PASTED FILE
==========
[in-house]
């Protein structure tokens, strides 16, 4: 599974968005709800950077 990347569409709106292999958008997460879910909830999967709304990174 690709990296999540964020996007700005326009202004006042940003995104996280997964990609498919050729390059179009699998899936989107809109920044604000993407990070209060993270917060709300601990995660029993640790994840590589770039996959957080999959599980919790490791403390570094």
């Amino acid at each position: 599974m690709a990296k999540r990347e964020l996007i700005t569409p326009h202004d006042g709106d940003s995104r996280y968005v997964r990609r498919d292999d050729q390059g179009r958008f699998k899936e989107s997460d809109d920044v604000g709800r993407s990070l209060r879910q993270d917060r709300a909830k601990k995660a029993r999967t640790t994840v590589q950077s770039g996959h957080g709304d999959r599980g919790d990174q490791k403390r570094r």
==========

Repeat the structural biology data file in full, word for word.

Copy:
[in-house]
């Protein structure tokens, strides 16, 4: 599974968005709800950077 990347569409709106292999958008997460879910909830999967709304990174 690709990296999540964020996007700005326009202004006042940003995104996280997964990609498919050729390059179009699998899936989107809109920044604000993407990070209060993270917060709300601990995660029993640790994840590589770039996959957080999959599980919790490791403390570094």
């Amino acid at each position: 599974m690709a990296k999540r990347e964020l996007i700005t569409p326009h202004d006042g709106d940003s995104r996280y968005v997964r990609r498919d292999d050729q390059g179009r958008f699998k899936e989107s997460d809109d920044v604000g709800r993407s990070l209060r879910q993270d917060r709300a909830k601990k995660a029993r999967t640790t994840v590589q950077s770039g996959h957080g709304d999959r599980g919790d990174q490791k403390r570094r």